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Thursday, 14 Dec 2017

Cultivation Tips

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The aroids display such a diversity of ecological types that it is difficult to give detailed information regarding cultivation that will be applicable for all species one is likely to grow. It should also be noted that we grow in the equatorial tropics and that plants here are more-or-less active throughout the year. In temperate climates many aroids will stop growing in the winter even if kept under artificially heated glass, since light levels and day lengths are simply too short to support good growth. For customers growing plans in areas subject to cold, dark winters, it is best to keep the plants just damp and 'ticking over' until the better weather of spring rather than forcing them to grow when they really should be resting. Cultivating plants under artificial lights is one solution to the winter dark, but is not an area in which we have expertise, although more information may be found at the horticulture links site of the The International Aroid Society.

 

For the purposes of the aroids on which we concentrate, which are mainly forest species without a distinct resting phase, even the Amorphophallus. there are two cultural requirements that need to be considered: an ample supply of water and regular feeding.

 

The moisture needs of the plants means that they should always be grown in moisture retentive but well drained compost that enables copious watering without the problem of waterlogging and subsequent compost deterioration. After much experimentation we have found the following mixes work well for almost all species when grown in containers:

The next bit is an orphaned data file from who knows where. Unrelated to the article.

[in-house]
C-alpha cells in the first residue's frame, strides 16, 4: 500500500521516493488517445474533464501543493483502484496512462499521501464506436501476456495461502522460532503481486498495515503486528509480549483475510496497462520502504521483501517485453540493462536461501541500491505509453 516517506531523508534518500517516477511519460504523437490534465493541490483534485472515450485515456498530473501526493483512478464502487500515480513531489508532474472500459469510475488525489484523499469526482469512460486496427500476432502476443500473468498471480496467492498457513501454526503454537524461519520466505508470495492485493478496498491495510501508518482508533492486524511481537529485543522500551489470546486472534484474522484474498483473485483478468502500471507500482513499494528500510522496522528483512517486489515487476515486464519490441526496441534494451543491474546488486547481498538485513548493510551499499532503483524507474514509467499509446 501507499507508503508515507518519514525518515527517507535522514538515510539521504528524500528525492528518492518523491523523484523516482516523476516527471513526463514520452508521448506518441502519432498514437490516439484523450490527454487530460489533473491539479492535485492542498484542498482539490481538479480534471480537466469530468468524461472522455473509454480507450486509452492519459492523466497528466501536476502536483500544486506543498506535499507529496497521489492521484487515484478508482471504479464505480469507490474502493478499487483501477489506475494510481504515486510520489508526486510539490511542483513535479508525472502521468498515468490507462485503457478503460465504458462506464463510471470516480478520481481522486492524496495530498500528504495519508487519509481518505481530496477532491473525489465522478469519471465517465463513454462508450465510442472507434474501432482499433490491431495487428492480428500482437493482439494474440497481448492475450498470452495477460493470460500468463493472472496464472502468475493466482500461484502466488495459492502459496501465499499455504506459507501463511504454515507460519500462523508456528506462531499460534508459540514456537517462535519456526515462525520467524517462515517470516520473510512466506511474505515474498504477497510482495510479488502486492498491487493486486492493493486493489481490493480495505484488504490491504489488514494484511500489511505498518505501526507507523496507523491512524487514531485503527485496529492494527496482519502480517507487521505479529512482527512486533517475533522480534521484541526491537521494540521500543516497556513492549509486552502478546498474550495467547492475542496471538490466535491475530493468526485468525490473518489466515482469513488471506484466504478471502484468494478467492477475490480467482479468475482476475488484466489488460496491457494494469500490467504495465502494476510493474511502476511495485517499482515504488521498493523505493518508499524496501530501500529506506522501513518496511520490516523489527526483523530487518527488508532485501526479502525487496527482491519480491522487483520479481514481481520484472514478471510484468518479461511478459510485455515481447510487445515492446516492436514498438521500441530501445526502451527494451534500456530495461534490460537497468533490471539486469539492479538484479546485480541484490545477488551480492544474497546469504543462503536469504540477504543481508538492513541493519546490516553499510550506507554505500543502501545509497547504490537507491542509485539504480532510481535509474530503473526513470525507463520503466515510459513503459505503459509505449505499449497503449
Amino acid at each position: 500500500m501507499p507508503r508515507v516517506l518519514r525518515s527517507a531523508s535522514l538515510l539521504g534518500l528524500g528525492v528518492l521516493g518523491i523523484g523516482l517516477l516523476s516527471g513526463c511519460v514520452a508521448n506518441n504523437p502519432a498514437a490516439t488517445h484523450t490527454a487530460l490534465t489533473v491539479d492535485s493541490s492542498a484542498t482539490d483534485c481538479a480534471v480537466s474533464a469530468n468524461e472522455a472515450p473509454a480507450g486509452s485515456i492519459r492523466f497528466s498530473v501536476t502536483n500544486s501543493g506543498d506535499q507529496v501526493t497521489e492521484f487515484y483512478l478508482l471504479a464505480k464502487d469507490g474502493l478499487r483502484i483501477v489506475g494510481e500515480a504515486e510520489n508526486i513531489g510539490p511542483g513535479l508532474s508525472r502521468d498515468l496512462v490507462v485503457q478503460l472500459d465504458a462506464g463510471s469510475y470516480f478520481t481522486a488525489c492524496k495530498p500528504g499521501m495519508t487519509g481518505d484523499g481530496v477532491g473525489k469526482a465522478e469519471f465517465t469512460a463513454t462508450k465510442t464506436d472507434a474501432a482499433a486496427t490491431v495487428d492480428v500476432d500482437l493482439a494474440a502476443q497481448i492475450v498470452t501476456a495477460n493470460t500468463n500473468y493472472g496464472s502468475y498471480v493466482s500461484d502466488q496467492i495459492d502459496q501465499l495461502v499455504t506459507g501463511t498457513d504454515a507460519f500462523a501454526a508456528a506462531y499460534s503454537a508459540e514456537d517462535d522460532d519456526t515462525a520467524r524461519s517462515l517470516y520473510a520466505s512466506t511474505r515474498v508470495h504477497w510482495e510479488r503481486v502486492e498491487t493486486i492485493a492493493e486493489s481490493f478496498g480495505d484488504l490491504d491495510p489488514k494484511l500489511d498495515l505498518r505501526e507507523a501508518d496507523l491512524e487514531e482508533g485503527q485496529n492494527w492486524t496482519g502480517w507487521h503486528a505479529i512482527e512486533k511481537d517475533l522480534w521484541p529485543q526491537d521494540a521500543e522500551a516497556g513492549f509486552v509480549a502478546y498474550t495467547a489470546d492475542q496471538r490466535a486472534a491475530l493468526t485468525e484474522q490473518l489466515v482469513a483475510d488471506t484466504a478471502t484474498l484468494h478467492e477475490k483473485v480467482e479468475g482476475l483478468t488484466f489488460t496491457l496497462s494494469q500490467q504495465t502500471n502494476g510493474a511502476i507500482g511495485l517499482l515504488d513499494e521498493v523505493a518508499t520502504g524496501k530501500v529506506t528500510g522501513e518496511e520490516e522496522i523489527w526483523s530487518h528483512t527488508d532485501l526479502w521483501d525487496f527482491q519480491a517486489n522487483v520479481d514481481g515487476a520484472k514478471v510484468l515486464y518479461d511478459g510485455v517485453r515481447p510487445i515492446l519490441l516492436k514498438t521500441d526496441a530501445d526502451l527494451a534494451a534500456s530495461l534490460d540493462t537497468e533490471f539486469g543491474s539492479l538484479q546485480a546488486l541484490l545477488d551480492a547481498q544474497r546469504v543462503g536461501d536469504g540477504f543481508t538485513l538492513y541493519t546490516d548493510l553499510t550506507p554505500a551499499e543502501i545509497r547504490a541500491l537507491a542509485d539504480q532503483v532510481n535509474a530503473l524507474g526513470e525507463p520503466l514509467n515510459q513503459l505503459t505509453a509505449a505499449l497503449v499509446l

All seedlings, young plants and mature plants of the smaller growing species are grown in:

1 part ground (milled) sphagnum moss
1 part perlite
1 part charcoal (1-2.5cm pieces + dust)

Mature plants of the larger species (e.g.,
Alocasia robusta, A. sarawakensis, etc.) are, when they are c. 20cm leaf diam., moved into:

1 part perlite
1 part charcoal (1-2.5cm pieces + dust)
1 part sterilized mineral soil

Climbing species such as members of Rhaphidophora, are established as young plants in a mix of:

1 part ground (milled) sphagnum moss
1 part perlite

and then planted out at the base of trees and allowed to begin vining. If they are to be kept permanently in pots then they need to be provided with a suitable climbing pole. We find that rough saw wooden pots, which must be raw wood and not treated with preservative, are the best support as they provide an excellent surface for the climbing roots. Plants that reach the top of the support can be gently trained to grow down the support and then up again, although you may find that plants trained in this manner, rather than allowed to continue an uninterrupted ascent, may be reluctant to produce mature leaves.

 

All our aroids are fertilized once a week within a 10:10:10 + micronutrients at the lowest recommended concentration. On feeding day plants are watered with plain water in the morning and given the diluted feed wen still wet in the afternoon.

 

We are very happy to answer specific questions regarding cultivation needs for the aroids by email.